Tag Archives: NFL

Are you ready for some (subsidized) football?

This weekend marks the start of the NFL season, and with it comes the fanfare and attention that being the most lucrative professional sport in America has come to demand.  However, this success has fueled the lucrative stadium financing deals that have been secured by these teams over the past 20 years, often at the expense of taxpayers.

Olympic Stadium London - Anniversary (Blended)Take, for example, the stadium deal given to the Cincinnati Bengals by Hamilton County in Ohio. Still the most lucrative subsidy in the history of professional football, taxpayers were left paying 94 percent of the $449.8 million tab. This amount doesn’t include other costs in the generous lease, such as the agreement by the county to cover all of the costs of operation and capital improvements. The lease also leaves taxpayers on the hook to fund projects that have not even been invented yet, such things as “ticketless entry systems,” “stadium self-cleaning machines,” and even “holographic replay machines.”

The Cincinnati Bengals are certainly not alone in getting these sorts of publicly-funded gifts. The Buffalo Bills recently obtained $95 million in subsidies for stadium upgrades.  In return, the state of New York will be given a luxury suite to promote the sorts of corporate handouts that the state can give to other businesses.  Meanwhile, the Atlanta Falcons will receive $200 million from the city of Atlanta toward a new stadium, funded through bonds backed by the city’s hotel-motel tax.  The Kansas City Chiefs and the Carolina Panthers have also recently received generous taxpayer-funded stadium deals.  The list goes on.  Nearly every NFL stadium built since 1997 has received some public funding.

And what do these deals really do to promote economic development?  Almost nothing.  According to economists Robert Baade and Victor Matheson, researchers looking into the economic impact of new sports facilities “have almost invariably found little or no economic benefits.”  This should come as no surprise to economists and policymakers.  Dennis Coates and Brad Humphreys have surveyed the literature and found “a great deal of consistency among economists doing research in this area. That . . . sports subsidies cannot be justified on the grounds of local economic development, income growth or job creation.”

Why, then, do politicians continue to hand out these privileges at the taxpayers’ expense? One answer is that these sports teams are well-connected and well-organized, giving them an inherent lobbying advantage over a multitude of unorganized taxpayers.  For example, the owner of the Miami Dolphins has created an active political group to attack lawmakers he blames for a failed measure to provide taxpayer support for a $350 million upgrade to Sun Life Stadium.

Another possible explanation is that people love their hometown teams, and most politicians are eager to associate themselves with anything that appears popular.  Even if that means giving these teams handouts at the taxpayers’ expense.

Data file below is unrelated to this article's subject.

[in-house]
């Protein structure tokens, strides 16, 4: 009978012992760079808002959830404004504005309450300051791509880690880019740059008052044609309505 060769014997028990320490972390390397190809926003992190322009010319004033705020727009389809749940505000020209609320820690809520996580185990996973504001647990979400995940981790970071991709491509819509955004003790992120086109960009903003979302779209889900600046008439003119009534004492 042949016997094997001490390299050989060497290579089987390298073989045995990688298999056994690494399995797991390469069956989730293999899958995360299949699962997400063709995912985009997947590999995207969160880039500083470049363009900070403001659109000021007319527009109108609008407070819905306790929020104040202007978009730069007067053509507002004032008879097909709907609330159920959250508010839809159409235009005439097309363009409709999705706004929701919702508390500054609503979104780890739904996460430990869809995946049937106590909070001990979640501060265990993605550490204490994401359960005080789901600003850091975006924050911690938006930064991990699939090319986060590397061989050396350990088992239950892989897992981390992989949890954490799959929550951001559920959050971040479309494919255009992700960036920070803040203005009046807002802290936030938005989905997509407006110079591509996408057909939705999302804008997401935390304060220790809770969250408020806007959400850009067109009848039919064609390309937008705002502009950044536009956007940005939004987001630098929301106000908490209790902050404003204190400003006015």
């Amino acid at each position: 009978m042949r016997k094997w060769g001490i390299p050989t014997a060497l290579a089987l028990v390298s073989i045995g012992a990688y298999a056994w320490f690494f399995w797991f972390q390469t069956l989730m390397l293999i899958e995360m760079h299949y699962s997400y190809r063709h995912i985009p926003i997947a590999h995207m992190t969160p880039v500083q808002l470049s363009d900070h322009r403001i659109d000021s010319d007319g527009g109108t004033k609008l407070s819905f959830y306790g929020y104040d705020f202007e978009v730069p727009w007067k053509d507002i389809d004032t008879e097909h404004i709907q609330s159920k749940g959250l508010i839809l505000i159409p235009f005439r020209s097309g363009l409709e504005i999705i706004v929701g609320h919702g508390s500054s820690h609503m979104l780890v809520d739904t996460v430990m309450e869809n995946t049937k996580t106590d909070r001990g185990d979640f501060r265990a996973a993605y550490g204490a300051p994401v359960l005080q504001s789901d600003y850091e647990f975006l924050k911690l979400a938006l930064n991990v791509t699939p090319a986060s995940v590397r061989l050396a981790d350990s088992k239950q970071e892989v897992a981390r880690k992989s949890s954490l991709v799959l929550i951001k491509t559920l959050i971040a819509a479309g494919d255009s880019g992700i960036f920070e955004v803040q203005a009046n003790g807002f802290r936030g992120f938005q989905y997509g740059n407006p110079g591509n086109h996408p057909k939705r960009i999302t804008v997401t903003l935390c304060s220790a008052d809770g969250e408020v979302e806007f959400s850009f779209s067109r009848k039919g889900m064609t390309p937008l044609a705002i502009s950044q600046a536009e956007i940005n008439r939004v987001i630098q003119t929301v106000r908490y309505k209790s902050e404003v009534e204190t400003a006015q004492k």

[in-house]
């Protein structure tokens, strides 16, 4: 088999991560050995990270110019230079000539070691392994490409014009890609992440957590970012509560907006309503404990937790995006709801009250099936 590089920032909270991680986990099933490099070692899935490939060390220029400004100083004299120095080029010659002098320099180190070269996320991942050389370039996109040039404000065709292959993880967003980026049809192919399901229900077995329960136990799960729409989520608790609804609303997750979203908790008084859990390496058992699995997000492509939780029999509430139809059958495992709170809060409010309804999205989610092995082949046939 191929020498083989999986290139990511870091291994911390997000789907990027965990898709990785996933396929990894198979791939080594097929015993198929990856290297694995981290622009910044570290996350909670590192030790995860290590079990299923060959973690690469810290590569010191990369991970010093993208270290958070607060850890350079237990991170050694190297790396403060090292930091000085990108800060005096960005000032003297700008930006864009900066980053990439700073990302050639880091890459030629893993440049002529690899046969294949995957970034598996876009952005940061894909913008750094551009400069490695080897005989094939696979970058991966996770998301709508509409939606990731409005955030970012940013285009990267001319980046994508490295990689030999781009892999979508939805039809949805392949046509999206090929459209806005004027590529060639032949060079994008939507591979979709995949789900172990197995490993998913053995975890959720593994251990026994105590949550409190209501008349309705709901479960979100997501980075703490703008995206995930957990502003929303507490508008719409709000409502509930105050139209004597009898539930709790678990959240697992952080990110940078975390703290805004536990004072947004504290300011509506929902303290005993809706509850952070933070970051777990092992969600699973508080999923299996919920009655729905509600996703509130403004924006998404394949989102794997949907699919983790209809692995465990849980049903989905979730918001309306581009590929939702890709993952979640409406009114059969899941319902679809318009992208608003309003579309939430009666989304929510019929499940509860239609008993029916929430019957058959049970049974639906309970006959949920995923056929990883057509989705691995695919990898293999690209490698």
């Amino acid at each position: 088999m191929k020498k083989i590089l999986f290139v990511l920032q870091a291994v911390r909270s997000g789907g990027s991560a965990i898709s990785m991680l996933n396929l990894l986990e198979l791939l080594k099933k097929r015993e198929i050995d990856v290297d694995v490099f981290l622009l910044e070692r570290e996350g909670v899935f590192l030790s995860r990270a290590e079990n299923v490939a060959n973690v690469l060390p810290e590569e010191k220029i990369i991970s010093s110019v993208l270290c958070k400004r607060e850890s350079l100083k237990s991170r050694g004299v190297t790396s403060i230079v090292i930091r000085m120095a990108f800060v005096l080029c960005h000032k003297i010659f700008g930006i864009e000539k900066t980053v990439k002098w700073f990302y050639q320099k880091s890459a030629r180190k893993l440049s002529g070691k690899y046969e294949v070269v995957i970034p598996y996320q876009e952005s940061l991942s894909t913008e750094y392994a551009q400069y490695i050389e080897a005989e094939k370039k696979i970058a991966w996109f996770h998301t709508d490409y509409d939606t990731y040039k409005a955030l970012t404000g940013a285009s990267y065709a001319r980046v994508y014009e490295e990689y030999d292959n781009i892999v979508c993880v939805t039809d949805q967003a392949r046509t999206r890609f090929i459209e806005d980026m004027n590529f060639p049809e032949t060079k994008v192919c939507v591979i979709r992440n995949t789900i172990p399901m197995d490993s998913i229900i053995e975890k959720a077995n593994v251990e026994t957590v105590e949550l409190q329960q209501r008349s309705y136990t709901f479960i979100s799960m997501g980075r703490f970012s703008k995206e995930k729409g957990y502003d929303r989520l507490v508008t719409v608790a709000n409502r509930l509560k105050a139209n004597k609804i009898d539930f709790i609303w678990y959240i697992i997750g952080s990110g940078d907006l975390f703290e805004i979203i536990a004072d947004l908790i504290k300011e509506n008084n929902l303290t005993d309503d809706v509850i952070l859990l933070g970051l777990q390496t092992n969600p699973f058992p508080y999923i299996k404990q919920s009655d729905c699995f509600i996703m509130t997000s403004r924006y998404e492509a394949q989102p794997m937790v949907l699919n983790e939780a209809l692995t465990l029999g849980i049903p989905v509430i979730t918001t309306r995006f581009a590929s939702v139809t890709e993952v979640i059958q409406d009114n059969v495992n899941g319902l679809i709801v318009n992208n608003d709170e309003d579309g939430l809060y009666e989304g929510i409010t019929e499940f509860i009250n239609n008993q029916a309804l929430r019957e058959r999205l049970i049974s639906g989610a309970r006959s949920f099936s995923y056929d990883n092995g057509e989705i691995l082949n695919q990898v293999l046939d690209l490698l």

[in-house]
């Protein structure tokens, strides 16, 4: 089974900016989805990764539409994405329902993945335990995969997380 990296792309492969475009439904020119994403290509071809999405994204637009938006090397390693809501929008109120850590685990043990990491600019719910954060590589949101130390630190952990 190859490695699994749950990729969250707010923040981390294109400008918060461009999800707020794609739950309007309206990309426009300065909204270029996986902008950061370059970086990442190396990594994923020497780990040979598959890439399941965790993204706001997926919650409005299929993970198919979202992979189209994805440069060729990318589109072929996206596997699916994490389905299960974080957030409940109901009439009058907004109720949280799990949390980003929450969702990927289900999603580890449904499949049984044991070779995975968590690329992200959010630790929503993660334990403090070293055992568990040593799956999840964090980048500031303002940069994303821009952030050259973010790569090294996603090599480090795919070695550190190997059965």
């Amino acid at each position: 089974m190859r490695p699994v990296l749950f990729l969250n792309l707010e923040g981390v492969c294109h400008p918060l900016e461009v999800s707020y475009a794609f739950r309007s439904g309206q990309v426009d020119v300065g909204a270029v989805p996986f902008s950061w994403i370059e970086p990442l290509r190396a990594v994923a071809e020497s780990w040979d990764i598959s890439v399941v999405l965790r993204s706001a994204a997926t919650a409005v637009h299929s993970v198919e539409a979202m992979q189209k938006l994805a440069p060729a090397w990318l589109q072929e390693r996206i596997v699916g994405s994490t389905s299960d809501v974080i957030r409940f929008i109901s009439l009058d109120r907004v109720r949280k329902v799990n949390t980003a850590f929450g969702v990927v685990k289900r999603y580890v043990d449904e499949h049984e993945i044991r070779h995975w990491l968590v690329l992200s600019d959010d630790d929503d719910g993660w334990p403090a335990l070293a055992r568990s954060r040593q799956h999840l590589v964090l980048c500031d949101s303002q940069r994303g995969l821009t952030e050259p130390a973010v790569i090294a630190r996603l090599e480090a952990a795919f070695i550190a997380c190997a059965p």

So as the football season begins and continues to play out over the next 6 months, you ought to take some time to enjoy your hometown team.  Odds are, you are already paying for it.

The Super Bowl as Economic Remedy

It seems obvious that when a city is chosen to host a major event — political convention, Super Bowl, Olympics — this provides a natural economic boost to the city’s economy. If any city is deserving of such a boost it is New Orleans, which will be hosting the 2013 Super Bowl for the first time since Hurricane Katrina. (It will be the 10th time the city has been the site of the championship.)

And like many governments that find themselves chosen for a major sporting event, the Louisiana legislature is deciding if it should spend $85 million in Superdome upgrades. However, the boost is largely symbolic: while New Orleanians may feel a sense of pride over the selection, and the stadium will get another make over, economic gains are very likely to be fleeting and possibly negative.

Much academic work has been done assessing the impact of sporting events on regional economies. The findings generally show little lasting impact on host cities. Robert Baade finds the primary beneficiaries of taxpayer subsidies for stadiums are team owners, and players, not local residents.

That has not stopped cities from competing for the honor. 

University of Maryland economist Dennis Coates, writing in The American, finds since 1990 Major League Baseball has opened 19 new stadiums, the NFL opened 17, and the NBA over 20. These projects are highly subsidized on the federal, state and local levels, with the public bearing as much as 63 percent of the cost.  Coates and fellow economist Brad Humphreys find in an analysis of  of wages between 1969 and the 1990s in metro areas where these stadiums reside is that incomes actually decreased.

Why? Consumer spending on sports replaces consumption of other kinds of entertainment, and the spending patrons undertake has a relatively small multiplier effect in real the local economy. Athletes get the income boost. And to top it off, increased local subsidies to the franchise redirect tax revenues from other use, making the local economy less efficient.

While local and state governments might like to think otherwise, being chosen as a host city may be as much an economic drain as a publicity boon.